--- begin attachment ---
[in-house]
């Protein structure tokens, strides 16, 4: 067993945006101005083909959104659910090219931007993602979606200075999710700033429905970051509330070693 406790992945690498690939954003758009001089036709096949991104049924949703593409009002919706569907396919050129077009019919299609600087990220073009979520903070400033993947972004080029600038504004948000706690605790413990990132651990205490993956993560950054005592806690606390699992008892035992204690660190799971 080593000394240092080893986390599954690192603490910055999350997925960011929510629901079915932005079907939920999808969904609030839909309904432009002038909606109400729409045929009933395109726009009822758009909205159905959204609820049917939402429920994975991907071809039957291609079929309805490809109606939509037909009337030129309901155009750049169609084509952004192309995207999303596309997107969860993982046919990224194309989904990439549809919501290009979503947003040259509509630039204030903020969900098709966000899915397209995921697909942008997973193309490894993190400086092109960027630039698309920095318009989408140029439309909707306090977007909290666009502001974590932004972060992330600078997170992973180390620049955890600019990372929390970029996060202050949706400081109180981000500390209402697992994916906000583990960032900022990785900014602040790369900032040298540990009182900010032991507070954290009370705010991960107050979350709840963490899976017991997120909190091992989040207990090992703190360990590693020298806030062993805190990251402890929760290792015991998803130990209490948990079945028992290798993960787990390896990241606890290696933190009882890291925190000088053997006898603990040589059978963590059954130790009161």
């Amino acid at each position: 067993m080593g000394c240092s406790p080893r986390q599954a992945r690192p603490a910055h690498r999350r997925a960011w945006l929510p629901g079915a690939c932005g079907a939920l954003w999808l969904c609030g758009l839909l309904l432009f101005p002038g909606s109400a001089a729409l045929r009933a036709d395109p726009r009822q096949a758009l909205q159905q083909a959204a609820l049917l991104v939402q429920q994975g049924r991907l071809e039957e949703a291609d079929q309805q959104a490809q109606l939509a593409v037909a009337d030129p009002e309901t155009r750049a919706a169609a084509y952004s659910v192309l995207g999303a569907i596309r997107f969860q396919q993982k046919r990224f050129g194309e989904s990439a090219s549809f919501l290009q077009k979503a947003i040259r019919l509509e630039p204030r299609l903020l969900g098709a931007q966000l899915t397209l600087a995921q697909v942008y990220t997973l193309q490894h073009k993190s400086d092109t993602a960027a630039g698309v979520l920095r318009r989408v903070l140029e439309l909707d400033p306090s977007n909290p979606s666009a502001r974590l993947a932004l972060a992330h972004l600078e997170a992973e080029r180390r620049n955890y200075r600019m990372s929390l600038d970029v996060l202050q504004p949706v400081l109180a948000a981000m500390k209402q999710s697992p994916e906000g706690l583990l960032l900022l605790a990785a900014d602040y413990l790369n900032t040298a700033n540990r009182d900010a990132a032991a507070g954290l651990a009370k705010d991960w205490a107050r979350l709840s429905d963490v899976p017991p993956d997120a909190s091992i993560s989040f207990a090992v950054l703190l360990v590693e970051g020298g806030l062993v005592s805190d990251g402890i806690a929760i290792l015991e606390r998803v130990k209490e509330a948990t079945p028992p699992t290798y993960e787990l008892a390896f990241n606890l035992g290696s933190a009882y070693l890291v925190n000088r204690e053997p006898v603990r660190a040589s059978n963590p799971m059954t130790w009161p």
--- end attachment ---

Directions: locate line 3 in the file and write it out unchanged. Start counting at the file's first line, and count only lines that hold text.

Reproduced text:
């Amino acid at each position: 067993m080593g000394c240092s406790p080893r986390q599954a992945r690192p603490a910055h690498r999350r997925a960011w945006l929510p629901g079915a690939c932005g079907a939920l954003w999808l969904c609030g758009l839909l309904l432009f101005p002038g909606s109400a001089a729409l045929r009933a036709d395109p726009r009822q096949a758009l909205q159905q083909a959204a609820l049917l991104v939402q429920q994975g049924r991907l071809e039957e949703a291609d079929q309805q959104a490809q109606l939509a593409v037909a009337d030129p009002e309901t155009r750049a919706a169609a084509y952004s659910v192309l995207g999303a569907i596309r997107f969860q396919q993982k046919r990224f050129g194309e989904s990439a090219s549809f919501l290009q077009k979503a947003i040259r019919l509509e630039p204030r299609l903020l969900g098709a931007q966000l899915t397209l600087a995921q697909v942008y990220t997973l193309q490894h073009k993190s400086d092109t993602a960027a630039g698309v979520l920095r318009r989408v903070l140029e439309l909707d400033p306090s977007n909290p979606s666009a502001r974590l993947a932004l972060a992330h972004l600078e997170a992973e080029r180390r620049n955890y200075r600019m990372s929390l600038d970029v996060l202050q504004p949706v400081l109180a948000a981000m500390k209402q999710s697992p994916e906000g706690l583990l960032l900022l605790a990785a900014d602040y413990l790369n900032t040298a700033n540990r009182d900010a990132a032991a507070g954290l651990a009370k705010d991960w205490a107050r979350l709840s429905d963490v899976p017991p993956d997120a909190s091992i993560s989040f207990a090992v950054l703190l360990v590693e970051g020298g806030l062993v005592s805190d990251g402890i806690a929760i290792l015991e606390r998803v130990k209490e509330a948990t079945p028992p699992t290798y993960e787990l008892a390896f990241n606890l035992g290696s933190a009882y070693l890291v925190n000088r204690e053997p006898v603990r660190a040589s059978n963590p799971m059954t130790w009161p």